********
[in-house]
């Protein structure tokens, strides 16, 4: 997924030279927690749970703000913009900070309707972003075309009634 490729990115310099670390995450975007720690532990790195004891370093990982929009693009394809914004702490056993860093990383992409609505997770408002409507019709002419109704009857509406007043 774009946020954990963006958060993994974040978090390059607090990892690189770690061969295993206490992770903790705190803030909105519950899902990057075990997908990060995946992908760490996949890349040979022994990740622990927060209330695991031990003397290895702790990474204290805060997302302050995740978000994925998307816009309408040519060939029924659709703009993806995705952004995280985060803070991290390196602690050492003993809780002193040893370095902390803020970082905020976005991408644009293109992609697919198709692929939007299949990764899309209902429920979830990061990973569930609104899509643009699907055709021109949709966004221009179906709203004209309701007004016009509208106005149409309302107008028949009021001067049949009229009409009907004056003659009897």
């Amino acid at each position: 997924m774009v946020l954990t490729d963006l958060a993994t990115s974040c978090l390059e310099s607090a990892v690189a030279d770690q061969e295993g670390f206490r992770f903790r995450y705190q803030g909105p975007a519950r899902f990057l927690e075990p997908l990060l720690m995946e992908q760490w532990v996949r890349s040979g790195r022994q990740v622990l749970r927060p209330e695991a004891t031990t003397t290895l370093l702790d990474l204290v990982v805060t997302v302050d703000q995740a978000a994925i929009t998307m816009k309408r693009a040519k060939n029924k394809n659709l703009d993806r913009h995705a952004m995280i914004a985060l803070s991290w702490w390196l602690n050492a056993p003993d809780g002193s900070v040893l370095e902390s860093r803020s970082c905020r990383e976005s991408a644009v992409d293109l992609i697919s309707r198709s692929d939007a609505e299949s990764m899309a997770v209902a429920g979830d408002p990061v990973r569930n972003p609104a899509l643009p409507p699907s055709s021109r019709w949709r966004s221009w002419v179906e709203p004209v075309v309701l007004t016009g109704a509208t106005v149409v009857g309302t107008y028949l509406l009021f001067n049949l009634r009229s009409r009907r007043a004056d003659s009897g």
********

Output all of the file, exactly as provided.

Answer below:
[in-house]
């Protein structure tokens, strides 16, 4: 997924030279927690749970703000913009900070309707972003075309009634 490729990115310099670390995450975007720690532990790195004891370093990982929009693009394809914004702490056993860093990383992409609505997770408002409507019709002419109704009857509406007043 774009946020954990963006958060993994974040978090390059607090990892690189770690061969295993206490992770903790705190803030909105519950899902990057075990997908990060995946992908760490996949890349040979022994990740622990927060209330695991031990003397290895702790990474204290805060997302302050995740978000994925998307816009309408040519060939029924659709703009993806995705952004995280985060803070991290390196602690050492003993809780002193040893370095902390803020970082905020976005991408644009293109992609697919198709692929939007299949990764899309209902429920979830990061990973569930609104899509643009699907055709021109949709966004221009179906709203004209309701007004016009509208106005149409309302107008028949009021001067049949009229009409009907004056003659009897």
């Amino acid at each position: 997924m774009v946020l954990t490729d963006l958060a993994t990115s974040c978090l390059e310099s607090a990892v690189a030279d770690q061969e295993g670390f206490r992770f903790r995450y705190q803030g909105p975007a519950r899902f990057l927690e075990p997908l990060l720690m995946e992908q760490w532990v996949r890349s040979g790195r022994q990740v622990l749970r927060p209330e695991a004891t031990t003397t290895l370093l702790d990474l204290v990982v805060t997302v302050d703000q995740a978000a994925i929009t998307m816009k309408r693009a040519k060939n029924k394809n659709l703009d993806r913009h995705a952004m995280i914004a985060l803070s991290w702490w390196l602690n050492a056993p003993d809780g002193s900070v040893l370095e902390s860093r803020s970082c905020r990383e976005s991408a644009v992409d293109l992609i697919s309707r198709s692929d939007a609505e299949s990764m899309a997770v209902a429920g979830d408002p990061v990973r569930n972003p609104a899509l643009p409507p699907s055709s021109r019709w949709r966004s221009w002419v179906e709203p004209v075309v309701l007004t016009g109704a509208t106005v149409v009857g309302t107008y028949l509406l009021f001067n049949l009634r009229s009409r009907r007043a004056d003659s009897g």